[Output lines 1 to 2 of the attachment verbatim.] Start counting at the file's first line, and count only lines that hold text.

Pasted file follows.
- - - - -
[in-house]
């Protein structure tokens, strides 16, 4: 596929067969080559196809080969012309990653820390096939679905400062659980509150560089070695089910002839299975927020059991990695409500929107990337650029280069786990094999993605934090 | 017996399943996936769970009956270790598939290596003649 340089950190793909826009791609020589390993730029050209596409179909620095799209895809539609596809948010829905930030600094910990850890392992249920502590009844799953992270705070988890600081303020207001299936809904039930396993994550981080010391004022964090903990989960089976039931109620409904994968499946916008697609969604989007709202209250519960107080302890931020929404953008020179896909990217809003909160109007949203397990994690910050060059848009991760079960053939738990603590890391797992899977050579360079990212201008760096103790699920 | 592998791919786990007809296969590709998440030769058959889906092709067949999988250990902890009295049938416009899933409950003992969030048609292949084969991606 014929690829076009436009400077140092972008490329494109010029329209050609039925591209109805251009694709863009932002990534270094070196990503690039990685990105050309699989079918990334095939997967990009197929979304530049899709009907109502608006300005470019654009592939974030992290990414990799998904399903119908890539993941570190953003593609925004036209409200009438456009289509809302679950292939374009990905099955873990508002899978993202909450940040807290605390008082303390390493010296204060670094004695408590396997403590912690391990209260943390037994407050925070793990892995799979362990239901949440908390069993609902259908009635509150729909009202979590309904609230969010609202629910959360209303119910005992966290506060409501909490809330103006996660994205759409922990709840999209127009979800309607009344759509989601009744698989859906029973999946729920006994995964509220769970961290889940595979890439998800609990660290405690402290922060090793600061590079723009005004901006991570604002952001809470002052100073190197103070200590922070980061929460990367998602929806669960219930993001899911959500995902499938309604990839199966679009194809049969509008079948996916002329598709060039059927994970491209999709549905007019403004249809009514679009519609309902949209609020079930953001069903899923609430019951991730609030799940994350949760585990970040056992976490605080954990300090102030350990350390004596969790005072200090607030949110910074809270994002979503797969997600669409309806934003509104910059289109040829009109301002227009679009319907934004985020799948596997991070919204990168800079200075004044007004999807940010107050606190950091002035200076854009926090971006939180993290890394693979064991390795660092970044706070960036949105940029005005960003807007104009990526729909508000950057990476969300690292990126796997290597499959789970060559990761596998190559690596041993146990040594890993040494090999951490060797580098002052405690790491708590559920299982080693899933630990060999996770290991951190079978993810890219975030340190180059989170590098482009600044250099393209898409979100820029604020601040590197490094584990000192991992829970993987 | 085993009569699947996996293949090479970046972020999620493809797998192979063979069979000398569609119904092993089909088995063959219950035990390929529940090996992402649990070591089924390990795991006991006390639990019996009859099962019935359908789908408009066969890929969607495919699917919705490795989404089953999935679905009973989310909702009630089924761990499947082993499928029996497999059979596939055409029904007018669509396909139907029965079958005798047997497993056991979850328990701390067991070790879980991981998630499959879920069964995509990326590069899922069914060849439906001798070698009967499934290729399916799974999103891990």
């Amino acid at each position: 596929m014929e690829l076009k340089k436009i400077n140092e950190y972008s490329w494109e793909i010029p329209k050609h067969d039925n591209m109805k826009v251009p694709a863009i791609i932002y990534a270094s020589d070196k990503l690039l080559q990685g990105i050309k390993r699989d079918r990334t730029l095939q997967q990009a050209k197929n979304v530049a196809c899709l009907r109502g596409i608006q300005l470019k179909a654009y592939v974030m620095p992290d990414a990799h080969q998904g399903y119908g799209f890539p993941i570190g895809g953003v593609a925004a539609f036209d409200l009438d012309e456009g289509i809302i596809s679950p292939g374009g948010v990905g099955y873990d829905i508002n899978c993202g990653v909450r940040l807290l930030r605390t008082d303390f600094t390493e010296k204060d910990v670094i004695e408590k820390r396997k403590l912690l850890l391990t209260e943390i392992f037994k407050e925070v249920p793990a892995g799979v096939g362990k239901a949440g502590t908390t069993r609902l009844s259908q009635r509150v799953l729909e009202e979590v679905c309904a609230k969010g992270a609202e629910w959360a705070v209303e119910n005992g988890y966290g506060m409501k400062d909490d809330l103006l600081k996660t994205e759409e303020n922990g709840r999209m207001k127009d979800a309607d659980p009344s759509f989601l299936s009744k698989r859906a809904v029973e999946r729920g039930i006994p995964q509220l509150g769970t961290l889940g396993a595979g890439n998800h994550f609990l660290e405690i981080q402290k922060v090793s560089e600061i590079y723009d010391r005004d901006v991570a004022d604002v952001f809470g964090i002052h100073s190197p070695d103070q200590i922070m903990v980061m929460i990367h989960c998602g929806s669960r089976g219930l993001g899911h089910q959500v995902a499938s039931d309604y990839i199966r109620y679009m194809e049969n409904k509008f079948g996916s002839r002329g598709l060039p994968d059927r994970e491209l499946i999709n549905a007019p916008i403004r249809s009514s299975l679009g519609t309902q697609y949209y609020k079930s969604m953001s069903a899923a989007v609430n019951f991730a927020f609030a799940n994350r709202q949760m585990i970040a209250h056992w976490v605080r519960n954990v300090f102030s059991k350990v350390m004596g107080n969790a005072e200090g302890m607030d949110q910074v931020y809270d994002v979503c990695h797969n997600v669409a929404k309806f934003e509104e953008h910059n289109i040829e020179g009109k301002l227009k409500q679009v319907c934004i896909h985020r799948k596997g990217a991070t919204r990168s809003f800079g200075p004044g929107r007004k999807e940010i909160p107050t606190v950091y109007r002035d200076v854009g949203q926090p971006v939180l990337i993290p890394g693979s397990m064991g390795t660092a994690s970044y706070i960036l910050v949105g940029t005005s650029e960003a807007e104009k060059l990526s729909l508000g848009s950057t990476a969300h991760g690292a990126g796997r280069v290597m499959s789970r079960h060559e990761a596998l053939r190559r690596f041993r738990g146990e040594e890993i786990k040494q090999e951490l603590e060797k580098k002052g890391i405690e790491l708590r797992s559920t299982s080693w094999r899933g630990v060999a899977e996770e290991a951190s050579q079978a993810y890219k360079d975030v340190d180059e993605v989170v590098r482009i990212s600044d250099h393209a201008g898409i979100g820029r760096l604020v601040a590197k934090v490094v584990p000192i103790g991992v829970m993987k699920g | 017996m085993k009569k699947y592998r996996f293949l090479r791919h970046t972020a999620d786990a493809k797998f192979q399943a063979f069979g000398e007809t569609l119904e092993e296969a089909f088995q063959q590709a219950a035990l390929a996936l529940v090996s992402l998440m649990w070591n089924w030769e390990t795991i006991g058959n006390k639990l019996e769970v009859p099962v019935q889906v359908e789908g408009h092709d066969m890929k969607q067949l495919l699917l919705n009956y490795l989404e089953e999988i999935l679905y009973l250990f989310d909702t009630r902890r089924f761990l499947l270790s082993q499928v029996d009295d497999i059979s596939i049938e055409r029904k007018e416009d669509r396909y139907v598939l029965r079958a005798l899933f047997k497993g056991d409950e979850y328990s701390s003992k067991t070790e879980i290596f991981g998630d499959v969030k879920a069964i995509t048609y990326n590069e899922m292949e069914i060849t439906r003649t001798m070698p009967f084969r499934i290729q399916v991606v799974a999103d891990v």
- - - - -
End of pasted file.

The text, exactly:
[in-house]
């Protein structure tokens, strides 16, 4: 596929067969080559196809080969012309990653820390096939679905400062659980509150560089070695089910002839299975927020059991990695409500929107990337650029280069786990094999993605934090 | 017996399943996936769970009956270790598939290596003649 340089950190793909826009791609020589390993730029050209596409179909620095799209895809539609596809948010829905930030600094910990850890392992249920502590009844799953992270705070988890600081303020207001299936809904039930396993994550981080010391004022964090903990989960089976039931109620409904994968499946916008697609969604989007709202209250519960107080302890931020929404953008020179896909990217809003909160109007949203397990994690910050060059848009991760079960053939738990603590890391797992899977050579360079990212201008760096103790699920 | 592998791919786990007809296969590709998440030769058959889906092709067949999988250990902890009295049938416009899933409950003992969030048609292949084969991606 014929690829076009436009400077140092972008490329494109010029329209050609039925591209109805251009694709863009932002990534270094070196990503690039990685990105050309699989079918990334095939997967990009197929979304530049899709009907109502608006300005470019654009592939974030992290990414990799998904399903119908890539993941570190953003593609925004036209409200009438456009289509809302679950292939374009990905099955873990508002899978993202909450940040807290605390008082303390390493010296204060670094004695408590396997403590912690391990209260943390037994407050925070793990892995799979362990239901949440908390069993609902259908009635509150729909009202979590309904609230969010609202629910959360209303119910005992966290506060409501909490809330103006996660994205759409922990709840999209127009979800309607009344759509989601009744698989859906029973999946729920006994995964509220769970961290889940595979890439998800609990660290405690402290922060090793600061590079723009005004901006991570604002952001809470002052100073190197103070200590922070980061929460990367998602929806669960219930993001899911959500995902499938309604990839199966679009194809049969509008079948996916002329598709060039059927994970491209999709549905007019403004249809009514679009519609309902949209609020079930953001069903899923609430019951991730609030799940994350949760585990970040056992976490605080954990300090102030350990350390004596969790005072200090607030949110910074809270994002979503797969997600669409309806934003509104910059289109040829009109301002227009679009319907934004985020799948596997991070919204990168800079200075004044007004999807940010107050606190950091002035200076854009926090971006939180993290890394693979064991390795660092970044706070960036949105940029005005960003807007104009990526729909508000950057990476969300690292990126796997290597499959789970060559990761596998190559690596041993146990040594890993040494090999951490060797580098002052405690790491708590559920299982080693899933630990060999996770290991951190079978993810890219975030340190180059989170590098482009600044250099393209898409979100820029604020601040590197490094584990000192991992829970993987 | 085993009569699947996996293949090479970046972020999620493809797998192979063979069979000398569609119904092993089909088995063959219950035990390929529940090996992402649990070591089924390990795991006991006390639990019996009859099962019935359908789908408009066969890929969607495919699917919705490795989404089953999935679905009973989310909702009630089924761990499947082993499928029996497999059979596939055409029904007018669509396909139907029965079958005798047997497993056991979850328990701390067991070790879980991981998630499959879920069964995509990326590069899922069914060849439906001798070698009967499934290729399916799974999103891990």